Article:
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Queen's University
 

Multiculturalism Policies in Contemporary Democracies


France

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TOTAL SCORES
Year: 1980 2000 2010
Score: 1 2 2


1. Constitutional, legislative or parliamentary affirmation of multiculturalism at the central and / or regional and municipal levels and the existence of a government ministry, secretariat or advisory board to implement this policy in consultation with ethnic communities

   No.

SCORES
Year: 1980 2000 2010
Score: 0 0 0

Evidence:

  • Article 1 of the French constitution (1958) says that “France shall be an indivisible, secular, democratic and social republic. It shall ensure the equality of all citizens before the law, without distinction of origin, race or religion. It shall respect all beliefs.”
  • Delvainquière (2007, 20) interprets this as an affirmation that “France does not recognise minorities, whether they be ethnic, religious, linguistic or other. Under French law, all citizens have equal rights, and the law is not intended to accord specific rights to given ‘groups’ defined by their community of origin, culture, beliefs, language or ethnicity.”
  • To be sure, France is a culturally diverse country, and this dimension is not ignored entirely. De Wenden (2005, 73) has argued that a distinctly French approach to multiculturalism is evolving, particularly with respect to the country’s Maghrebian population, which in their negotiations with French officials, has tended to follow a republican model, asking for a delegation of responsibility in particular areas, while respecting France’s laws and values and assuming a French cultural identity. This, in de Wenden’s view, is the “French compromise.”
  • In 2007, a Ministry for Immigration, Integration, National Identity and Co-development was created by President Sarkozy. It is mandated to control migration flows (and illegal migration, in particular), encourage cooperation between migrants and their countries of origin, promote the French identity and facilitate integration. Integration is recognized as a two-way process that involves migrants as well as the host society. Nonetheless, it is clear that immigrants are expected to integrate into existing French culture and society; it is the responsibility of the state and society to help facilitate this (Ministère de l’immigration, de l’intégration, de l’identité nationale et du développement solidaire 2010).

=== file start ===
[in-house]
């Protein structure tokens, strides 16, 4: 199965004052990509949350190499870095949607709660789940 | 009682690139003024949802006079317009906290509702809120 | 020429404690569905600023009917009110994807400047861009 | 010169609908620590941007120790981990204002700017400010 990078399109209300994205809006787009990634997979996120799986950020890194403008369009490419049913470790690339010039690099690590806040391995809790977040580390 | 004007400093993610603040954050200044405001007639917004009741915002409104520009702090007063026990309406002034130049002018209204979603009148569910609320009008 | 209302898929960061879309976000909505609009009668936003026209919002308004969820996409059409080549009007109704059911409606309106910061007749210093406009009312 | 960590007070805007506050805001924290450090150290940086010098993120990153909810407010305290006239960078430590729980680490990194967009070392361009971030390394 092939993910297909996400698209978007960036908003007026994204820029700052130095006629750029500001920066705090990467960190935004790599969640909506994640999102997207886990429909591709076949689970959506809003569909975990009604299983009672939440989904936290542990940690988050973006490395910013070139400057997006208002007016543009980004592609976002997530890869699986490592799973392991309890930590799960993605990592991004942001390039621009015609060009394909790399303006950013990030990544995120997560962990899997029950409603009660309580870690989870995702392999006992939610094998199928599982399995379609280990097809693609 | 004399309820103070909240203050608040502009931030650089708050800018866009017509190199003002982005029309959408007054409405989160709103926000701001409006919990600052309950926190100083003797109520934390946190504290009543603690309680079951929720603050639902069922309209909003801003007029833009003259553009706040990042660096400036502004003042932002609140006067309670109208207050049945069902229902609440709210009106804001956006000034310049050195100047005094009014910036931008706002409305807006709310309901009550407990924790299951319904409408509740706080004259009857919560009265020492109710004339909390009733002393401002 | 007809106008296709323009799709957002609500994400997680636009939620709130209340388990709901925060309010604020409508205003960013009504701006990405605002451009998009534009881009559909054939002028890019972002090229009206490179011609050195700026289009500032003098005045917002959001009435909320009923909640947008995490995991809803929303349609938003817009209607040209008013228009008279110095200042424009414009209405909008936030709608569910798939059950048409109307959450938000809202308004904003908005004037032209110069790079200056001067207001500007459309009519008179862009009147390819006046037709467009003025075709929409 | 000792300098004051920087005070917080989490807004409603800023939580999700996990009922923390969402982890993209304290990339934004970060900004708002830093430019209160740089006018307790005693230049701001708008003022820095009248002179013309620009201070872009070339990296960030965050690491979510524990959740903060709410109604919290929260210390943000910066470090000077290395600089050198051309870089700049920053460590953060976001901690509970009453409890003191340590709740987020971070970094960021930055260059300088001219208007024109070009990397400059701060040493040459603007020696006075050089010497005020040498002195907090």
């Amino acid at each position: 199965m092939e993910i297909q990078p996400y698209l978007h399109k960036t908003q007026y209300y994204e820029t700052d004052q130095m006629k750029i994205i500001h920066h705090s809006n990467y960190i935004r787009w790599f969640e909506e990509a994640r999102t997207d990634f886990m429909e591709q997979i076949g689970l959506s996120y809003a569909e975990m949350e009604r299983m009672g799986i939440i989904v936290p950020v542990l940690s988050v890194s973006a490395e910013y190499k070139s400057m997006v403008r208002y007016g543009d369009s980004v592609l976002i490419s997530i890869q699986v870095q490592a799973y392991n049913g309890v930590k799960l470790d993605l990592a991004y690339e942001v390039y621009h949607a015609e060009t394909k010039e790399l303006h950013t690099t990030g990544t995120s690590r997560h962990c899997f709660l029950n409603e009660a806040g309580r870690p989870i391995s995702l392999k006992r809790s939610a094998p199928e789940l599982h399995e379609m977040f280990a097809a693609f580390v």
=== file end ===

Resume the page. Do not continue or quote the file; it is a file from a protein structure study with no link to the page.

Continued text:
• Until recently, there were several other organizations undertaking work related to immigration and integration. These include the Fonds d’Action Social pour les Travailleurs Immigrés et leurs Familles (FAS), the Service Social d’Aide aux Emigrants (SSAE), the Office des Migrations Internationales (OMI), the Direction de la Population et des Migration (DPM), and the Haut Conseil à l’Intégration (HCI). Most of these have now been centralized into the National Agency for the Welcoming of Foreigners and Migrants (ANAEM—Agence Nationale de l’Accueil des Etrangers et des Migrations) (Schiff et al. 2008b).
  • At the local level, Schiff et al. (2008b) note that policies related to integration and inclusion are rarely ever unified and certainly never targeted directly at immigrants and minorities; they exist instead under the auspices of various other administrative departments and programs. Local migrant councils have been introduced, but their consultative role is limited to issues that fall under municipal jurisdiction (Schuerkens 2005).


2. The adoption of multiculturalism in school curriculum

   No.

SCORES
Year: 1980 2000 2010
Score: 0 0 0

Evidence:

  • Although the school curriculum includes references to recognizing and respecting other cultures, the guidelines do not incorporate multiculturalism or interculturalism (Delvainquière 2007; see also Schiff et al. 2008a).
  • This is reiterated in an accord signed in 2007 and entitled “Pour favoriser la réussite scolaire et promouvoir l’égalité des chances pour les jeunes immigrés et issus de l’immigration” (To promote academic achievement and equality of opportunity for young immigrants). The convention was signed by several ministries and recognizes the value of cultural diversity and the importance of understanding other cultures. The accord commits to promoting “learning to live together” and to fighting discrimination. It is not, however, a commitment to multicultural curriculum (Ministère de l’immigration, de l’intégration, de l’identité nationale et du développement solidaire 2007; see also Eurybase 2008a).


3. The inclusion of ethnic representation / sensitivity in the mandate of public media or media licensing